south of burnt rocksSet in Iberia in between the second and third Punic wars, South of Burnt Rocks opens in an era when Rome is attempting to recover resources following Carthaginian assaults that occurred simultaneous to the first of the Macedonian wars. The Village on the Cliff, populated by Iberian Celts, holds a treaty with the Roman praetor Piso, whereby the tribe lives under a levied peace. However, he is recalled to the capital and replaced by a more forceful magistrate who revokes the treaty and plans to resume the monstrous Roman sweep of barbari lands in search of ever more loot: young slaves and their plentiful precious metals.

It is in this setting we meet Lavena, who opens the novel when, as an eleven-year-old future warrior woman, she witnesses a superfluous and ghastly murder committed by a Roman soldier. In short order we bear witness to the truism of various political opinion when Piso’s governorship is discussed amongst a gathering of tribal elders, including her father Sinorix, their leader.

Her father shook his head and grinned. “Piso won’t even let us raid the other tribes for practice like we did before the treaty.”

One of the other old men said, “That’s why we made our treaties…Piso helps us all live in peace, respects us, has for a long time….”

 Her father said, “His men show us less respect than they show their dogs. Roman praetors always leave after they’ve taken what they want from us.”

The narrative moves forward in large part through Lavena’s point of view and as such, readers won’t find Berger lacing the novel with names of historical battles, sieges or dates, as the girl would not likely have referenced them in the way history later would. As readers, we rely on what she knows and learns, and Berger presents this in an engaging and gripping manner that holds us close to their thought processes as well as ensuing action, and provides hints as to some of the tribe’s contact with others.

No river could be longer or wider than her river. Alexandros said the mountains were named after the Greek god, Pyrene. Lavena did not believe that either. Everyone she knew called them Burnt Rocks and that’s how they looked from a distance.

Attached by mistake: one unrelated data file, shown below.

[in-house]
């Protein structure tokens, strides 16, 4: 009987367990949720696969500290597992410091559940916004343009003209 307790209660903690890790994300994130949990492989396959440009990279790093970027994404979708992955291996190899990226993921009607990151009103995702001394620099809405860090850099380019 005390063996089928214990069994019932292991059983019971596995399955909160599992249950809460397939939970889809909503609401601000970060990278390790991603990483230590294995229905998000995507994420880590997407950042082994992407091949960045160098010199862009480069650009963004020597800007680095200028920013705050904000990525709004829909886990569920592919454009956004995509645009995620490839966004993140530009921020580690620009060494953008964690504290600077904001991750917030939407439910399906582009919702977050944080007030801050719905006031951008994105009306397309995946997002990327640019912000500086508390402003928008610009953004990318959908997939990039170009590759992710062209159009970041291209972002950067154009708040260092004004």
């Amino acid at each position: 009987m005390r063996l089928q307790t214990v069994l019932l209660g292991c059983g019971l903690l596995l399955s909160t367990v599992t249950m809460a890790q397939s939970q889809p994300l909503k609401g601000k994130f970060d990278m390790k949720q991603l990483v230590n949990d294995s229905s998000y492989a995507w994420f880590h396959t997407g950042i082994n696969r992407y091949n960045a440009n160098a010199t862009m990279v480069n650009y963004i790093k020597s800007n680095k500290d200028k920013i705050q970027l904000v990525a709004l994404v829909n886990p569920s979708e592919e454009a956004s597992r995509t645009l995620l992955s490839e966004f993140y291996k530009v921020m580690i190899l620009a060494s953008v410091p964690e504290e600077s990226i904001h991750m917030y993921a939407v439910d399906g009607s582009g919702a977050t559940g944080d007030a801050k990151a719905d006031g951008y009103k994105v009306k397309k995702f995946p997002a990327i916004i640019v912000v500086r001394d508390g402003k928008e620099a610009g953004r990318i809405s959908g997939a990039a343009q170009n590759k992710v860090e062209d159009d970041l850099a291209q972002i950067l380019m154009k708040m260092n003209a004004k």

Sinorix contemplates a transition that gives us further insight into what they know of their history.

“Maybe we’ll cross the Burnt Rocks, maybe we’ll go west of the moon and across the big water to the land we came from, to our brothers and sisters in the cold country.”

Lavena prepares, knowing the newer Roman army will soon advance, and she is anxious to prove herself up to the task of helping defeat them. We witness, too, her move into adulthood and become familiar with the role women play in this society, a larger and more central place than Roman women maintain in theirs. It is easy to admire their cunning, will and courage, especially when even at a 2,000 year remove, Berger truly brings home to us just how ruthless and cruel their aggressors are willing to be. His portrayal of the Keltoi brings them to life in such a manner that we seem to be at their side, smarting at the setbacks they suffer, mourning their losses, encouraging their gains.

Also admirable are the differences Berger is able to overcome when telling Lavena’s tale. Much has been made of male authors speaking for female characters (and vice versa); add to this a grownup taking on the voice of an adolescent and as mentioned, that of an individual who would have lived over two millennia before. Combined with the dialogue and relating of events as they occur, readers might wonder that perhaps Berger recorded Lavena’s story as she herself related it to him. We become so engaged in the life of her tribe when they are at peace as well as when the battering rams begin to do their work, that there is no question of whether we will follow her, in the wake of her people’s destruction, as she escapes and seeks to engage other tribes to form a defensive consortium.